Graphic Arts Exhibition: “Azúcar”

expo_azucarAzúcar (Sugar) has been on display since January 10th at the gallery of the “Rubén Martínez Villena” Public Library (located at Plaza de Armas) in Old Havana, Cuba. As Rafael Grillo writes in his review (“Recovering Sugar”), “It brings together a sample of the visual display that accompanied the epic of the machete and the tasks of the sugar mill during the 1960s, 1970s and 1980s in Cuba.”

“Cane that remains… sugar that is lost,” cautions a poster from 1986 that reminds us of a still recent past, when the planting of sugar-cane fields, the sugar mill and the grinding of cane were the productive soul of the Cuban nation.

Azúcar (Sugar) has been on display since January 10th at the gallery of the “Rubén Martínez Villena” Public Library (situated on Plaza de Armas, Habana Vieja). Under that title, it brings together a sample of the visual display that accompanied the epic of the machete and the tasks of the sugar mill during the 1960s, 1970s and 1980s in Cuba.

There are twenty-nine posters, several from unidentified authors and others signed by Cuban graphic artists such as Salvador Corratgé, Raúl Martínez, José Papiol, Daysi García López, Humberto Trujillo Pardo, Jesús Forjans, René Mederos and Juan Antonio Gómez (Tito), among others. It is also worth mentioning the poster made by Laura Llópiz promoting the exposition.

The necessary recovery of this material would not have been possible without the passion for collecting of Damián Viñuela, the curatorial support of Michel Corría and Pepe Menéndez, and the support of Casa de las Américas and the Historian’s Office of the City of Havana.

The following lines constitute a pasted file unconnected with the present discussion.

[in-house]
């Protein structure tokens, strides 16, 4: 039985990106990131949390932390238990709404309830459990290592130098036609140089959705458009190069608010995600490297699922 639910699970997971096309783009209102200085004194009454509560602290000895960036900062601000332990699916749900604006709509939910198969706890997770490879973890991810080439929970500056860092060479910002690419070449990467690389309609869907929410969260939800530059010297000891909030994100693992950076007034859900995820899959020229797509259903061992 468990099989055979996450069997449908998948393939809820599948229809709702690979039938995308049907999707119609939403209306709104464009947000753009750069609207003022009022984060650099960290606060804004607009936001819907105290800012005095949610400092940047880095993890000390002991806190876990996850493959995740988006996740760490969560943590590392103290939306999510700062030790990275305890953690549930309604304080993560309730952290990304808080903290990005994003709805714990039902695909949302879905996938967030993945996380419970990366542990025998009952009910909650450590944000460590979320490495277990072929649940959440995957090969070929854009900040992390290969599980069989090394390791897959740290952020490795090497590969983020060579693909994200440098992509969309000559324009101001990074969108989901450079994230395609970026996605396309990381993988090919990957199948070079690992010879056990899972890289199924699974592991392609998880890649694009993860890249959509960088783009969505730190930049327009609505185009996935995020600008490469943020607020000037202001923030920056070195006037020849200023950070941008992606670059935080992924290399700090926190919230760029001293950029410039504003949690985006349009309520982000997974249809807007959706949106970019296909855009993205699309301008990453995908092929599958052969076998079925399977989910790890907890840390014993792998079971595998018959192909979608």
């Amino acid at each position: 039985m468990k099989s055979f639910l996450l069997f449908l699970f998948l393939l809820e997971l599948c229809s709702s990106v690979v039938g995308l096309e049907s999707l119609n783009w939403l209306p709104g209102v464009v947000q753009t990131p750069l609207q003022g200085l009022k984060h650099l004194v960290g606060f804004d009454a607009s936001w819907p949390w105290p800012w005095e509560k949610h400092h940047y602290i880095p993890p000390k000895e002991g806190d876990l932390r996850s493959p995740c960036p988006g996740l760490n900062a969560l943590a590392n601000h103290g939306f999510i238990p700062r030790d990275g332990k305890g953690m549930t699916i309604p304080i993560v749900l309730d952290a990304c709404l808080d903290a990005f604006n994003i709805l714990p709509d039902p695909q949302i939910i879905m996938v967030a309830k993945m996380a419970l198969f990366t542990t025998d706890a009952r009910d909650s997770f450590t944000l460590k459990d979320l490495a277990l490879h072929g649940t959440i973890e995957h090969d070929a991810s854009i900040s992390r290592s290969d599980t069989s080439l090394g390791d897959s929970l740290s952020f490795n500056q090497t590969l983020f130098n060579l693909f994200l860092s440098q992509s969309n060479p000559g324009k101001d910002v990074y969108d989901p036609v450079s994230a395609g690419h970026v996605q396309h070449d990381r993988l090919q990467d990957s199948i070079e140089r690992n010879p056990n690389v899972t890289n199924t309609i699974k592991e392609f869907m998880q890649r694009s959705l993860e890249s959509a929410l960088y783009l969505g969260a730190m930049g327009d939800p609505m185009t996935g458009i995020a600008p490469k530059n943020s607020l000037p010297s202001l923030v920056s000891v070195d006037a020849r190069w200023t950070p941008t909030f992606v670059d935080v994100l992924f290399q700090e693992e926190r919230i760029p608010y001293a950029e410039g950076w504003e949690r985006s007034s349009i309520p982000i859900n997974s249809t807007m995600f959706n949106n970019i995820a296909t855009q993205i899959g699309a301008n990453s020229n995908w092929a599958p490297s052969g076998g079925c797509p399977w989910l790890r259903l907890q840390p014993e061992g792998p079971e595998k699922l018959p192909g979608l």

Vía-libre-al-azúcar-del-central-_-José-Papiol-expo-villena-180x300This exhibition seems to follow the tendency expressed in the last years to bring forth what was for over two centuries the predominant exploit of the Cuban economy and which has gone downhill in the last two decades. Azúcar joins the documentary de Moler (2004) by Alejandro Ramírez and the fiction film Melaza(2013) by Carlos Lechuga, as an exercise against forgetfulness and the consolidation of historical memory.

Passing before our eyes is the remembrance of a tragic feat because of its lack of accomplishment, that of the Ten Million Harvest. Included is the recurrent appeal to conscience, efficiency and quality and the search for the productive impulse through persuasion and enthusiasm, characteristic of the propaganda of an entire epoch. The major usefulness of this exhibition does not reside in the refuge of nostalgia for the generations that lived it, but in offering valuable information for the very young who do not know it.

It also encourages the recognition of the implicit artistic values in a production. Contrary to the simple circumstantial interest of its messages, this expressed itself through a diversity of styles (from the realism of photography to the influence of pop or the geometric line) and in the rigor obtained from the knowledge of basic graphic principles, to benefit from the drawing, the use of colour and the handling of typographies.

For original article, see http://www.cubanow.net/articles/recovering-sugar

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